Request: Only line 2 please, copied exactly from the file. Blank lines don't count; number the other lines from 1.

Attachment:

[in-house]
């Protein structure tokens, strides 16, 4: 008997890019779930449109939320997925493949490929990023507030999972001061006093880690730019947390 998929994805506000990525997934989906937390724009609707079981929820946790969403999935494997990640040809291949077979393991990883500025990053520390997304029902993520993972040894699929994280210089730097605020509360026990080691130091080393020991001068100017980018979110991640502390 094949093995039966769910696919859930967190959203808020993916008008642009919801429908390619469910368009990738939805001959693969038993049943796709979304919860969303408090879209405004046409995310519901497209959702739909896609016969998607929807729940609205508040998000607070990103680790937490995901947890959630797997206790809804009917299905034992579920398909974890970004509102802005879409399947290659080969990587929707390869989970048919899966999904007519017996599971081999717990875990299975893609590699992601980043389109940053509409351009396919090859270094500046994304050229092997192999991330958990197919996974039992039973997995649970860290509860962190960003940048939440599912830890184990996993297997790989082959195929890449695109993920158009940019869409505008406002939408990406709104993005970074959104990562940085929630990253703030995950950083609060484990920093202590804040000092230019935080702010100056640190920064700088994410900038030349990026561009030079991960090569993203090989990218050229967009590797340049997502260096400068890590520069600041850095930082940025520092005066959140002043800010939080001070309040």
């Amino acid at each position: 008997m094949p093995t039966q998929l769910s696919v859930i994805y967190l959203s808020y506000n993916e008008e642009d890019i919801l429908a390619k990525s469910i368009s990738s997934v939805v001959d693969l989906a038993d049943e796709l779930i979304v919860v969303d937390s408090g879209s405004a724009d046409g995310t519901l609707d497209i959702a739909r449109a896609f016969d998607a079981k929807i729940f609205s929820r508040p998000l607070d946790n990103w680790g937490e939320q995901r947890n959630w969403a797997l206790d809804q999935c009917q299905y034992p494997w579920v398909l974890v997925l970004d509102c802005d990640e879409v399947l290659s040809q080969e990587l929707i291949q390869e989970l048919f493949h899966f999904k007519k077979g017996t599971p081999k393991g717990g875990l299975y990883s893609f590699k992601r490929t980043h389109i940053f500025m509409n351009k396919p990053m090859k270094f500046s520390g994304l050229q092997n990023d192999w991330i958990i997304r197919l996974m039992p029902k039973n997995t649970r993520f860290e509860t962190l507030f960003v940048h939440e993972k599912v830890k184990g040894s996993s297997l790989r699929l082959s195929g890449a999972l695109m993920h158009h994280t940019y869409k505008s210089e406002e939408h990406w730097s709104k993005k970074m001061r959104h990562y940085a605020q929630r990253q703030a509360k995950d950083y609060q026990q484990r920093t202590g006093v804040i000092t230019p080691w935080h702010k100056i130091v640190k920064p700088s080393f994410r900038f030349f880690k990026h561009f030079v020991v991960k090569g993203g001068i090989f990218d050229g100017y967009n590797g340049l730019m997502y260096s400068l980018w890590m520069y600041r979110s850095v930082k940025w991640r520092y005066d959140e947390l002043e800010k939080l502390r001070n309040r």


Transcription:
């Protein structure tokens, strides 16, 4: 008997890019779930449109939320997925493949490929990023507030999972001061006093880690730019947390 998929994805506000990525997934989906937390724009609707079981929820946790969403999935494997990640040809291949077979393991990883500025990053520390997304029902993520993972040894699929994280210089730097605020509360026990080691130091080393020991001068100017980018979110991640502390 094949093995039966769910696919859930967190959203808020993916008008642009919801429908390619469910368009990738939805001959693969038993049943796709979304919860969303408090879209405004046409995310519901497209959702739909896609016969998607929807729940609205508040998000607070990103680790937490995901947890959630797997206790809804009917299905034992579920398909974890970004509102802005879409399947290659080969990587929707390869989970048919899966999904007519017996599971081999717990875990299975893609590699992601980043389109940053509409351009396919090859270094500046994304050229092997192999991330958990197919996974039992039973997995649970860290509860962190960003940048939440599912830890184990996993297997790989082959195929890449695109993920158009940019869409505008406002939408990406709104993005970074959104990562940085929630990253703030995950950083609060484990920093202590804040000092230019935080702010100056640190920064700088994410900038030349990026561009030079991960090569993203090989990218050229967009590797340049997502260096400068890590520069600041850095930082940025520092005066959140002043800010939080001070309040």